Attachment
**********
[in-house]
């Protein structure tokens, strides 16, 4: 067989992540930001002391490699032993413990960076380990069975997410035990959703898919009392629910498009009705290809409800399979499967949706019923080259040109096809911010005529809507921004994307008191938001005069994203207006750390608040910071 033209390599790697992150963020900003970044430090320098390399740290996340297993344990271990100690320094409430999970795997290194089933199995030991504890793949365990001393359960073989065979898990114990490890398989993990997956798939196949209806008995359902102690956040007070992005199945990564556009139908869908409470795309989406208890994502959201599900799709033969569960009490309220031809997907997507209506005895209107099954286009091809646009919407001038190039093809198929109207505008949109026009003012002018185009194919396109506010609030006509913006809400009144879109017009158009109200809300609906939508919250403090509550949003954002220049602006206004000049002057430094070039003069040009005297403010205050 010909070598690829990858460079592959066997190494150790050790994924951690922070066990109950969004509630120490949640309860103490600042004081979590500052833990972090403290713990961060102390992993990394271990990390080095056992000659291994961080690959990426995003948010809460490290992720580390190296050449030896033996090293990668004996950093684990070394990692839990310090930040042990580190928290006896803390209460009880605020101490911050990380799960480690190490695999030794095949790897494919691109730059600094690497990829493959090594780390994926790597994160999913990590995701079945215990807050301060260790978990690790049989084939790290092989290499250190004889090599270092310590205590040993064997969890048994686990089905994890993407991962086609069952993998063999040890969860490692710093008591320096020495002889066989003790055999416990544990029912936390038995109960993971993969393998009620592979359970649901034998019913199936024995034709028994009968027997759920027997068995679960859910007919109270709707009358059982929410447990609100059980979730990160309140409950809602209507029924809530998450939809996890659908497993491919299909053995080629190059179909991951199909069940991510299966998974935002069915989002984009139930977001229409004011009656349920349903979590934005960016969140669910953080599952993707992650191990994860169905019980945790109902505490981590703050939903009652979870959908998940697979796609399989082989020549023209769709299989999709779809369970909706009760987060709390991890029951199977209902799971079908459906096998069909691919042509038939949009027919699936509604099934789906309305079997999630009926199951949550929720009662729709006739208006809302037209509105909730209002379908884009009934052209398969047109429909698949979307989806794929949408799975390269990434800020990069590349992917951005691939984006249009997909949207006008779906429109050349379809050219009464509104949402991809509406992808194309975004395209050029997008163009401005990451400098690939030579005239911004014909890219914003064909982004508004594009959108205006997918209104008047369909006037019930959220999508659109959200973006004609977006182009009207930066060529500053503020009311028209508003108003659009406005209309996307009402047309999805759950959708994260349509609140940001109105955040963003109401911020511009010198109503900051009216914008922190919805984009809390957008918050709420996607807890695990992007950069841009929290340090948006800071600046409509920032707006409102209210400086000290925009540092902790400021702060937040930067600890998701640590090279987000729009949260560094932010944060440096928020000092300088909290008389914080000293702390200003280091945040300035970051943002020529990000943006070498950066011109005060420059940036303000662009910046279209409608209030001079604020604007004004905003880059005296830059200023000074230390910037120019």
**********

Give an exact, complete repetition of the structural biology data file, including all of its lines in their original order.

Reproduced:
[in-house]
């Protein structure tokens, strides 16, 4: 067989992540930001002391490699032993413990960076380990069975997410035990959703898919009392629910498009009705290809409800399979499967949706019923080259040109096809911010005529809507921004994307008191938001005069994203207006750390608040910071 033209390599790697992150963020900003970044430090320098390399740290996340297993344990271990100690320094409430999970795997290194089933199995030991504890793949365990001393359960073989065979898990114990490890398989993990997956798939196949209806008995359902102690956040007070992005199945990564556009139908869908409470795309989406208890994502959201599900799709033969569960009490309220031809997907997507209506005895209107099954286009091809646009919407001038190039093809198929109207505008949109026009003012002018185009194919396109506010609030006509913006809400009144879109017009158009109200809300609906939508919250403090509550949003954002220049602006206004000049002057430094070039003069040009005297403010205050 010909070598690829990858460079592959066997190494150790050790994924951690922070066990109950969004509630120490949640309860103490600042004081979590500052833990972090403290713990961060102390992993990394271990990390080095056992000659291994961080690959990426995003948010809460490290992720580390190296050449030896033996090293990668004996950093684990070394990692839990310090930040042990580190928290006896803390209460009880605020101490911050990380799960480690190490695999030794095949790897494919691109730059600094690497990829493959090594780390994926790597994160999913990590995701079945215990807050301060260790978990690790049989084939790290092989290499250190004889090599270092310590205590040993064997969890048994686990089905994890993407991962086609069952993998063999040890969860490692710093008591320096020495002889066989003790055999416990544990029912936390038995109960993971993969393998009620592979359970649901034998019913199936024995034709028994009968027997759920027997068995679960859910007919109270709707009358059982929410447990609100059980979730990160309140409950809602209507029924809530998450939809996890659908497993491919299909053995080629190059179909991951199909069940991510299966998974935002069915989002984009139930977001229409004011009656349920349903979590934005960016969140669910953080599952993707992650191990994860169905019980945790109902505490981590703050939903009652979870959908998940697979796609399989082989020549023209769709299989999709779809369970909706009760987060709390991890029951199977209902799971079908459906096998069909691919042509038939949009027919699936509604099934789906309305079997999630009926199951949550929720009662729709006739208006809302037209509105909730209002379908884009009934052209398969047109429909698949979307989806794929949408799975390269990434800020990069590349992917951005691939984006249009997909949207006008779906429109050349379809050219009464509104949402991809509406992808194309975004395209050029997008163009401005990451400098690939030579005239911004014909890219914003064909982004508004594009959108205006997918209104008047369909006037019930959220999508659109959200973006004609977006182009009207930066060529500053503020009311028209508003108003659009406005209309996307009402047309999805759950959708994260349509609140940001109105955040963003109401911020511009010198109503900051009216914008922190919805984009809390957008918050709420996607807890695990992007950069841009929290340090948006800071600046409509920032707006409102209210400086000290925009540092902790400021702060937040930067600890998701640590090279987000729009949260560094932010944060440096928020000092300088909290008389914080000293702390200003280091945040300035970051943002020529990000943006070498950066011109005060420059940036303000662009910046279209409608209030001079604020604007004004905003880059005296830059200023000074230390910037120019």